How Much Is Enough? Our Values in Question—Is There Importance in Being Earnest?
How much do you want to pay for a ticket to the theater? That’s the first query that confronts those interested in the Foundry Theatre’s How Much Is Enough? Our Values in Question, now playing at St. Ann’s Warehouse. Via an unusual pricing initiative, attendees decide whether they would like to fork over $15, $30, or $60 for their seat. However, there are additional costs. Audience members contribute their attention, their focus, two hours of their time, all the loose change in their purses and pockets. They also provide much of the script, supplying answers regarding “how to live a life of value.”
Created by the Foundry’s artistic director, Melanie Joseph, and Texan playwright Kirk Lynn, this play is a series of conversations with more or less willing spectators centered around ethical and economic issues. Throughout the evening, the cast of three—Noel Joseph Allain, Mia Katigbak, and Carl Hancock Rux—pluck people from the cabaret tables at which they are seated and pose a series of questions on topics ranging from birth to work to love to death. “Do you ever pray?” Katigbak asks a man in a blue button-down shirt. “Tell me a song you like to slow dance to,” demands Rux of a frowning woman with braided hair. As the performers conduct their interviews, a “Googler” asks similar queries of a computer, with the answers projected live.
The Foundry has a long and admirable history of exploring social issues, from The Provenance of Beauty, a lyrical bus tour of the South Bronx, to Open House, set in various private apartments, to the very recent FUREE in Pins & Needles, a political musical staged at the Irondale Center. But the company rarely programs shows that trumpet their political engagement as blatantly as this one. The goals of How Much are noble: to promote introspection, to foster community, to interrogate received wisdom. Yet its execution is at once achingly sincere and oddly disingenuous, somewhat undoing those aims.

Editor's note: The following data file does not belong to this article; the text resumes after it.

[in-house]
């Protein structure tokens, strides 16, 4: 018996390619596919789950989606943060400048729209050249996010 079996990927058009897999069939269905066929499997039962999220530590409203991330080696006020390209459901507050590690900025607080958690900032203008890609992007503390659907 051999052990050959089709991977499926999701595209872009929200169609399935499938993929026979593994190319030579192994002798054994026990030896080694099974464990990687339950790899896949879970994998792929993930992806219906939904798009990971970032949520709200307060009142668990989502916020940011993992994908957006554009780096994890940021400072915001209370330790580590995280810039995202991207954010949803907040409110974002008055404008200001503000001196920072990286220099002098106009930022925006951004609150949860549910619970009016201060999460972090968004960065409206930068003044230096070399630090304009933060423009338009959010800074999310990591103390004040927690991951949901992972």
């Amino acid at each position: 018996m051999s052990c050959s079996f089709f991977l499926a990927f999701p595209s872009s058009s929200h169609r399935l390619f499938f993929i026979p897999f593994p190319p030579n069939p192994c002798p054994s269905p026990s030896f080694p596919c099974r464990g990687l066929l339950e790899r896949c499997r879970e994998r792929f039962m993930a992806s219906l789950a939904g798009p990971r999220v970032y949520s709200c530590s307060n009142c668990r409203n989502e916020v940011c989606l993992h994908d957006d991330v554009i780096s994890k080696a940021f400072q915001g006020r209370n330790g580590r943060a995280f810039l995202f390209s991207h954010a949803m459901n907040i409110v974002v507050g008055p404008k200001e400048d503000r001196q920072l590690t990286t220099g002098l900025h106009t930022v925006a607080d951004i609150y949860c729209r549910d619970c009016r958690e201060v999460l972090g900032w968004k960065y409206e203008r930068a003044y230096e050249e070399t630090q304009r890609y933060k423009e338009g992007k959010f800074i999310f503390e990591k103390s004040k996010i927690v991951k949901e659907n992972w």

While audience members are expected to answer honestly and spontaneously, the actors aren’t. They work from a rehearsed script and come before the crowd having adopted fictional personae and names: Carlo, Marissa, Freddie. These characters assure us that there are no wrong answers. Yet their scripted meditations and their tendency to murmur an approving “hmmm” whenever respondents utter a certain sort of platitude encourage drearily sincere responses. Perhaps the most compelling moments were the ones in which audience members fought this trend. Like the woman in a striped dress who was asked, “What’s one think it takes to have a good birth?’ “Drugs,” she responded.
Like Lush Valley, which played at Here earlier this year, How Much feels too earnest and too focus-grouped to provide a revelatory experience either aesthetically or politically. However, it seems to have attracted a fairly like-minded crowd, many of whom seem willing, even eager, to participate. And that’s a very good thing. Especially as it keeps spectators from asking themselves a dangerous question: How else might I have spent my evening?
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